State withholds funding from Atwater, Coalinga for defying public health orders

Keeping businesses open is coming at a cost for some Central Valley cities.
Keeping businesses open is coming at a cost for some Central Valley cities.

Coalinga and Atwater have received notice that they won't get emergency state funding as a result of their local ordinances allowing businesses to stay open.

Earlier this year, the cities of Atwater and Coalinga each passed policies to keep businesses up and running during the pandemic, contrary to the state's public health orders.

California's Office of Emergency Services says Atwater and Coalinga are the only cities in the state that have been handed down letters with that type of notice.

The letter to Atwater City Manager Lori Waterman says that the resolution that passed in mid-May declaring Atwater a sanctuary city for all businesses makes the city ineligible for up to $387,428 in state assistance.

The letter to Coalinga City Manager Marissa Trejo is similar. It cites the resolution passed in late May declaring all businesses essential makes Coalinga ineligible for up to $212,358 in state money.

Councilmember Adam Adkisson says when he brought the resolution forward in May, Coalinga still had not received any financial aid.

"We had two options, we follow the governor's orders, we don't get any money, we lose businesses," he said. "Or we open up, we keep our public safety going and we keep businesses open."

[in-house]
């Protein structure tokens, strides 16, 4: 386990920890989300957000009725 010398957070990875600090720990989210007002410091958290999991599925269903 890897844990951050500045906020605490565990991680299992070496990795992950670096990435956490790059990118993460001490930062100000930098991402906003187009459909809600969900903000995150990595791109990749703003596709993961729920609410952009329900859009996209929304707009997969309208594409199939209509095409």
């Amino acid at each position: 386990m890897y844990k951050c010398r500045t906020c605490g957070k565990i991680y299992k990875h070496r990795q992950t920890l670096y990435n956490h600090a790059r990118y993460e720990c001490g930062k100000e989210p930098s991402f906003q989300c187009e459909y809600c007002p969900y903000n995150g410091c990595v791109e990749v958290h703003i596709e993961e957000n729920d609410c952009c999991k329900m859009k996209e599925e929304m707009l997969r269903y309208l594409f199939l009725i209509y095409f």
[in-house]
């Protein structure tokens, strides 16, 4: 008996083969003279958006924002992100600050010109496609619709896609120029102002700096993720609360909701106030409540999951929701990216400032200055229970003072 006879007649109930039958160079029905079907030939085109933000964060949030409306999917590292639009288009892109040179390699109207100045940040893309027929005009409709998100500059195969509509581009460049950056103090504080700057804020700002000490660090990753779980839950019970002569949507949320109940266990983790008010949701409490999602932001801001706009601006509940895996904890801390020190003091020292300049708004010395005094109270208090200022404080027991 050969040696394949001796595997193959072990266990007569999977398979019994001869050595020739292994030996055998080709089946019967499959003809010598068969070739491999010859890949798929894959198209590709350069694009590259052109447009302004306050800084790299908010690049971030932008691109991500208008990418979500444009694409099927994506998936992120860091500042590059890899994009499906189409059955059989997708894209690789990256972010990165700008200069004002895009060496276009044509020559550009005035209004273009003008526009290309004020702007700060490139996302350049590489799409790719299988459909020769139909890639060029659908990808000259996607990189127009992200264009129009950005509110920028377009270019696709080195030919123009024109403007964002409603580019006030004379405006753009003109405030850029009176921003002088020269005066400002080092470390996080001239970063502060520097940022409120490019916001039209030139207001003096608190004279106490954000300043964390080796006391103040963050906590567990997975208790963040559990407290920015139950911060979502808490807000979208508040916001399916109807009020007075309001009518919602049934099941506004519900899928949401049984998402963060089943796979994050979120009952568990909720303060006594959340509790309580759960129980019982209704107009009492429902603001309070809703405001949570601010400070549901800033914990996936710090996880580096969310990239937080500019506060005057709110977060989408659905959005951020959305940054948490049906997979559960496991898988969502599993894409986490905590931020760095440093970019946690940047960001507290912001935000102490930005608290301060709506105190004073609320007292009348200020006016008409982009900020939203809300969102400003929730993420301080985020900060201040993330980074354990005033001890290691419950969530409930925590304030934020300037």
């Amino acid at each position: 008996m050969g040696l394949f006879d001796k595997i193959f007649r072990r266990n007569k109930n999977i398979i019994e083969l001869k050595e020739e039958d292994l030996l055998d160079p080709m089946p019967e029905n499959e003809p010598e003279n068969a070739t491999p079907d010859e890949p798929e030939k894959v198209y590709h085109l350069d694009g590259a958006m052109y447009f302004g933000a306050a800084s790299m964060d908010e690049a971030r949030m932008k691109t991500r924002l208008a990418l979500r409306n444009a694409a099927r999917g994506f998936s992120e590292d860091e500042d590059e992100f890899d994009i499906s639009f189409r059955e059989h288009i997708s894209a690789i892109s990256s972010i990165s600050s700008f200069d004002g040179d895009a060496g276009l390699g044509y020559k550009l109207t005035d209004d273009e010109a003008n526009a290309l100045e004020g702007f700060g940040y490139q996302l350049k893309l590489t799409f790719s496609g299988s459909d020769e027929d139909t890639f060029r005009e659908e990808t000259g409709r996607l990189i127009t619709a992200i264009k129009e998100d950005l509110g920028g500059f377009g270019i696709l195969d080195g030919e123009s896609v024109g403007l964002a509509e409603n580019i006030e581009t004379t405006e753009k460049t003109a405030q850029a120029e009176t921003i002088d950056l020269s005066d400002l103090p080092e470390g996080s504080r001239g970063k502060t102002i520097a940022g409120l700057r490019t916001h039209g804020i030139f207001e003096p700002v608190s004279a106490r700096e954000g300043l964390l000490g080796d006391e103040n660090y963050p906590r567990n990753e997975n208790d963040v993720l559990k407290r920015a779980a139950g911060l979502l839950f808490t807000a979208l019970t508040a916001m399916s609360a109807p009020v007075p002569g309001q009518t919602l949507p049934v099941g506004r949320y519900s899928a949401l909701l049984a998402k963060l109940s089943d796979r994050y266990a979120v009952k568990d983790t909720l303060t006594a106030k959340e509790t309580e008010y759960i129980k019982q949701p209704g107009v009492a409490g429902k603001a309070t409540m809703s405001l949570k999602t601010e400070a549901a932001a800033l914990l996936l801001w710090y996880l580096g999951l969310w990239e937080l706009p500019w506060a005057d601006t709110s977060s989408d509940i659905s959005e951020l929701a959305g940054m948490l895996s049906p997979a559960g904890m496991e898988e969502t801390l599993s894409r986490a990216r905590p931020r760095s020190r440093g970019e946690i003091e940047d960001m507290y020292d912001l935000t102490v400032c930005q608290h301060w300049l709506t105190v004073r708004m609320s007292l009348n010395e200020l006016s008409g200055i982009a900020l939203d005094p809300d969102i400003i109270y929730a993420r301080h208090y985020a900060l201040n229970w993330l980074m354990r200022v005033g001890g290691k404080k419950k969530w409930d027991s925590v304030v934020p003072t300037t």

Adkisson says the City of Coalinga should consider a lawsuit.

"Congress passed the CARES Act without conditions. They passed the CARES Act to give to the cities and counties," he said. "But when it got to the state, they decided they wanted to up conditions on it; which I don't believe they have the authority to do."

Atwater Councilwoman Cindy Vierra says she stands by the decision passed by Council because small businesses can't afford to wait.

"It's like telling these people, 'Ok don't go to work. Don't open your business because we might have some relief of an unknown amount at an unknown date and time to rescue you,'" she said. "How do you tell those people you can't make living because of that?"

The latest data shows Atwater has 474 cases of COVID-19. Coalinga has 135 cases of the virus. It's a statistic that Adkisson says proves the city is taking responsibility for public health.

"We have the second-lowest transmission rate per person in the county of Fresno. We are doing our job. The city of Coalinga, the residents here are doing their job trying to prevent the spread of this disease," said Adkisson. "We are doing a lot better than the state right now. But we are the ones who are taking the punishment from the state because we are not following exactly whatever the Governor decides he wants to do."

Adkisson says even if Coalinga does get the $212,358, which he says is about 2% of the city's budget, they will need more to keep the city afloat from the impacts of the pandemic.

"To help small businesses," he said. "My idea would be to help people with rent, with their city bills. Also we have incurred some costs on the police and fire side because of this in overtime costs."

The City of Coalinga will be holding a special meeting Monday at 3 p.m. to discuss what steps they'll take next. Atwater's next City Council meeting is Monday as well, when the letter is likely to be discussed.

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